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DVD Smith
1284196.  Wed May 16, 2018 5:38 am Reply with quote

[Bit of a broad topic - could cover everything from debates to family disagreements right up to wars - but here we go.]

The world is currently arguing over an audio illusion - whether a recording posted online says "Laurel" or "Yanny".

http://www.bbc.co.uk/news/blogs-trending-44136799

Turns out, what you hear is dependent on which frequency your ears are trained to hear. Those who hear "Yanny" are hearing the higher frequencies, while those hearing "Laurel" are hearing the lower frequencies.

https://twitter.com/JFLivesay/status/996585941241401346
https://twitter.com/MBoffin/status/996562598815416321

At the links above, someone has filtered out the higher/lower frequencies so you can hear each side.

The debate has brought back memories of The Dress, where the whole world had a huge debate over the colour of a dress in a Scottish bridal shop - is it blue-and-black or is it white-and-gold?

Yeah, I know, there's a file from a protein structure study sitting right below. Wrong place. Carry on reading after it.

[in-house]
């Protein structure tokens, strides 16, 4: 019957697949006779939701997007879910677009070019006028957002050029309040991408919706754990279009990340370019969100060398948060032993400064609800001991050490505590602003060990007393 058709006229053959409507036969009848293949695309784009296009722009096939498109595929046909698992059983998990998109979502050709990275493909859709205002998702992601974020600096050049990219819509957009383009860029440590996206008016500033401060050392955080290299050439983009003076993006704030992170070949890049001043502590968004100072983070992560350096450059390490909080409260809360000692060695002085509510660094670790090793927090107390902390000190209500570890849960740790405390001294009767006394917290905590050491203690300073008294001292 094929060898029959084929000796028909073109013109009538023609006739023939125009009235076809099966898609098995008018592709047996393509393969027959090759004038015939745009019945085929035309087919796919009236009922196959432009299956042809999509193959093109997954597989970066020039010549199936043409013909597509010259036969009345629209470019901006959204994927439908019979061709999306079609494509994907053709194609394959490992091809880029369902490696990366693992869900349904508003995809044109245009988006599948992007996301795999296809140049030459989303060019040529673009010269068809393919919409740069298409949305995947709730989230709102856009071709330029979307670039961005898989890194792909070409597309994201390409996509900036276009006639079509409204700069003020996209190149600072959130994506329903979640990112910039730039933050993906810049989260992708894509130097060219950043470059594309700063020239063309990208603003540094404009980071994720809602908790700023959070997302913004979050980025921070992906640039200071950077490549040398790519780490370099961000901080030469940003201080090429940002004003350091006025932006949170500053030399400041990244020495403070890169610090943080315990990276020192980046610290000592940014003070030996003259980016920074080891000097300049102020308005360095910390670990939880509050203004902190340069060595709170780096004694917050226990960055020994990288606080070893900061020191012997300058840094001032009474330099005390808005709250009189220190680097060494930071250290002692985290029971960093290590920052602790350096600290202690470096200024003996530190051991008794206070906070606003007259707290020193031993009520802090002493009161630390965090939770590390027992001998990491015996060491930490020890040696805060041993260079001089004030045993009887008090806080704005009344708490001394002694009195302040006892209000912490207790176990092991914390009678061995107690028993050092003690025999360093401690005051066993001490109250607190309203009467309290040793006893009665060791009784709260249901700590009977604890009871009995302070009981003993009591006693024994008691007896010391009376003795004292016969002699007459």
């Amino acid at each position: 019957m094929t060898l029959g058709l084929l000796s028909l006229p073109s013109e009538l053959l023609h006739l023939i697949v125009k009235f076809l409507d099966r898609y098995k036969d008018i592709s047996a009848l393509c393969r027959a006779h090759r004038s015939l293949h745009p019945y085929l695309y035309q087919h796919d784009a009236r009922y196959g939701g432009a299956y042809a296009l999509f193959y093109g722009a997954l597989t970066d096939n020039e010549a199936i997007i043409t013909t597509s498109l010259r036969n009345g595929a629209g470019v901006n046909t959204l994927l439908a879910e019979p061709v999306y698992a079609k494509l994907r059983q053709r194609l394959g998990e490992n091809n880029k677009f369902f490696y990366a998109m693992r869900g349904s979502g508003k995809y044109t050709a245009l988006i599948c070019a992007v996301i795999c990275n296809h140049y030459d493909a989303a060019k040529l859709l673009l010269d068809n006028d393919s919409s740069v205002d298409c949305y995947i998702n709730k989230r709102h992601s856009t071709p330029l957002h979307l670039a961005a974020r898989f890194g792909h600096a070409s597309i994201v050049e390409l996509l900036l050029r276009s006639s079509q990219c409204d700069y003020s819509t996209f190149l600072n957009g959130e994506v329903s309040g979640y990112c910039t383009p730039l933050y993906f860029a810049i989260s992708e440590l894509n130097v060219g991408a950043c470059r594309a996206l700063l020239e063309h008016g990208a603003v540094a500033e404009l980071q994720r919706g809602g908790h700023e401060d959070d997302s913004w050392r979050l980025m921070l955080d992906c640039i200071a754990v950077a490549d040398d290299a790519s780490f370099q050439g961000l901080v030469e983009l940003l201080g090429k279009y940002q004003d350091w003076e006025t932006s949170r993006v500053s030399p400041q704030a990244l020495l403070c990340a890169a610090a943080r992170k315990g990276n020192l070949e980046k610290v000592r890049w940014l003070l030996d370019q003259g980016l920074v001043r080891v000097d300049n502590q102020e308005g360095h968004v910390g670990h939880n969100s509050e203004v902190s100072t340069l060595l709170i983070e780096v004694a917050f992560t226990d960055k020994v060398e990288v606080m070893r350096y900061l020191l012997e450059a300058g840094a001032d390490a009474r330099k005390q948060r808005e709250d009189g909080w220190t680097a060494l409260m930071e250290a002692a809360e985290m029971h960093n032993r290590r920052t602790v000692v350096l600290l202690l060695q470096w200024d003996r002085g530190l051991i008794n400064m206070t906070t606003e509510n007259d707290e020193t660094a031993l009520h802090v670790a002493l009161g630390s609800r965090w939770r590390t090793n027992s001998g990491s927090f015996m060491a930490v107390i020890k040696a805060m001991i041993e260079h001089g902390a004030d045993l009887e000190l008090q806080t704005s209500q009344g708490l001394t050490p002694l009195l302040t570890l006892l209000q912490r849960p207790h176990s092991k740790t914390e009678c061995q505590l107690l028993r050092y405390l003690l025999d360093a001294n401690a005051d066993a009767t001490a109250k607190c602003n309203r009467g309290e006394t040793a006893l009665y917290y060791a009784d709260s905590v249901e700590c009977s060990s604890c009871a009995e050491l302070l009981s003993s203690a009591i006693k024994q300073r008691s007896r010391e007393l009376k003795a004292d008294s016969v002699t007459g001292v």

The explanation for this is a combination of the exposure of the photograph and a version of the Checker shadow illusion. This image on Wikipedia does a fantastic job of explaining why people see one or the other and how it can be both.


Last edited by DVD Smith on Wed May 16, 2018 6:53 am; edited 3 times in total

 
Baryonyx
1284197.  Wed May 16, 2018 5:52 am Reply with quote

Argh you beat me to it!

I definitely heard 'yannie' originally but with the bass turned up I get Laurel

 
Brock
1284199.  Wed May 16, 2018 6:03 am Reply with quote

DVD Smith wrote:
[Bit of a broad topic (could cover everything from debates to family disagreements right up to wars), but here we go.]

The world is currently arguing over an audio illusion - whether a recording posted online says "Laurel" or "Yanny".

http://www.bbc.co.uk/news/blogs-trending-44136799

Turns out, what you hear is dependent on which frequency your ears are trained to hear. Those who hear "Yanny" are hearing the higher frequencies, while those hearing "Laurel" are hearing the lower frequencies.

https://twitter.com/MBoffin/status/996562598815416321

At the link above, someone has filtered out the higher/lower frequencies so you can hear each side.